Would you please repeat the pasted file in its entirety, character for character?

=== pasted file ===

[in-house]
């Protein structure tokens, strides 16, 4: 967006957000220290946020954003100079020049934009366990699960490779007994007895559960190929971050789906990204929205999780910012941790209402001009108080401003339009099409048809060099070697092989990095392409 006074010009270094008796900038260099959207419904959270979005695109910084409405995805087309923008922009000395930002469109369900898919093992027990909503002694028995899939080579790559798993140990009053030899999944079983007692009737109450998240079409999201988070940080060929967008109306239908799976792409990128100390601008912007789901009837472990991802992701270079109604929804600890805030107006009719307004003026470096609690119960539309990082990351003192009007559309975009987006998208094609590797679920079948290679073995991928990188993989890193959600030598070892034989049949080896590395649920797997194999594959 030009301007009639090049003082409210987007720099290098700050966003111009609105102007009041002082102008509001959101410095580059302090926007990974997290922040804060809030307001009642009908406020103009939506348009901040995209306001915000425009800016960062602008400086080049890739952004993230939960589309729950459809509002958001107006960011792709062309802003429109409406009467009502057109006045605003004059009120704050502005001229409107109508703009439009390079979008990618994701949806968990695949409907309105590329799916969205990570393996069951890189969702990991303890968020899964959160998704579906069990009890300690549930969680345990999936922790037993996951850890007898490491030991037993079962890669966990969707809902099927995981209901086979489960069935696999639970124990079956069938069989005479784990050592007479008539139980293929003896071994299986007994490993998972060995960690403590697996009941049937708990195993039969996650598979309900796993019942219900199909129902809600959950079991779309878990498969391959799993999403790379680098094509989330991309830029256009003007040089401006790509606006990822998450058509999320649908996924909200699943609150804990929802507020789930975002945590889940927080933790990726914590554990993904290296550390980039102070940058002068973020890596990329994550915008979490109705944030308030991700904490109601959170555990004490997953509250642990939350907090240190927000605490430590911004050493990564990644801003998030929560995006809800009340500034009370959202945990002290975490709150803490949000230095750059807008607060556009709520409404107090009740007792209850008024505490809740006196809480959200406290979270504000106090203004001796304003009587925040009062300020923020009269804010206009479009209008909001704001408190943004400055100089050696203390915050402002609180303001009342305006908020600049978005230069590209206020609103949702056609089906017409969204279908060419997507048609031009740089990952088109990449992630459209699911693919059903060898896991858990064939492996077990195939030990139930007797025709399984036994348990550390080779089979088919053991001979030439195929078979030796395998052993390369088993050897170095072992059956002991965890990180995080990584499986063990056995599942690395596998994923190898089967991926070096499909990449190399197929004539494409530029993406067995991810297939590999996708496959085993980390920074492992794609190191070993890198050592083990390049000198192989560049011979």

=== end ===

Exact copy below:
[in-house]
């Protein structure tokens, strides 16, 4: 967006957000220290946020954003100079020049934009366990699960490779007994007895559960190929971050789906990204929205999780910012941790209402001009108080401003339009099409048809060099070697092989990095392409 006074010009270094008796900038260099959207419904959270979005695109910084409405995805087309923008922009000395930002469109369900898919093992027990909503002694028995899939080579790559798993140990009053030899999944079983007692009737109450998240079409999201988070940080060929967008109306239908799976792409990128100390601008912007789901009837472990991802992701270079109604929804600890805030107006009719307004003026470096609690119960539309990082990351003192009007559309975009987006998208094609590797679920079948290679073995991928990188993989890193959600030598070892034989049949080896590395649920797997194999594959 030009301007009639090049003082409210987007720099290098700050966003111009609105102007009041002082102008509001959101410095580059302090926007990974997290922040804060809030307001009642009908406020103009939506348009901040995209306001915000425009800016960062602008400086080049890739952004993230939960589309729950459809509002958001107006960011792709062309802003429109409406009467009502057109006045605003004059009120704050502005001229409107109508703009439009390079979008990618994701949806968990695949409907309105590329799916969205990570393996069951890189969702990991303890968020899964959160998704579906069990009890300690549930969680345990999936922790037993996951850890007898490491030991037993079962890669966990969707809902099927995981209901086979489960069935696999639970124990079956069938069989005479784990050592007479008539139980293929003896071994299986007994490993998972060995960690403590697996009941049937708990195993039969996650598979309900796993019942219900199909129902809600959950079991779309878990498969391959799993999403790379680098094509989330991309830029256009003007040089401006790509606006990822998450058509999320649908996924909200699943609150804990929802507020789930975002945590889940927080933790990726914590554990993904290296550390980039102070940058002068973020890596990329994550915008979490109705944030308030991700904490109601959170555990004490997953509250642990939350907090240190927000605490430590911004050493990564990644801003998030929560995006809800009340500034009370959202945990002290975490709150803490949000230095750059807008607060556009709520409404107090009740007792209850008024505490809740006196809480959200406290979270504000106090203004001796304003009587925040009062300020923020009269804010206009479009209008909001704001408190943004400055100089050696203390915050402002609180303001009342305006908020600049978005230069590209206020609103949702056609089906017409969204279908060419997507048609031009740089990952088109990449992630459209699911693919059903060898896991858990064939492996077990195939030990139930007797025709399984036994348990550390080779089979088919053991001979030439195929078979030796395998052993390369088993050897170095072992059956002991965890990180995080990584499986063990056995599942690395596998994923190898089967991926070096499909990449190399197929004539494409530029993406067995991810297939590999996708496959085993980390920074492992794609190191070993890198050592083990390049000198192989560049011979």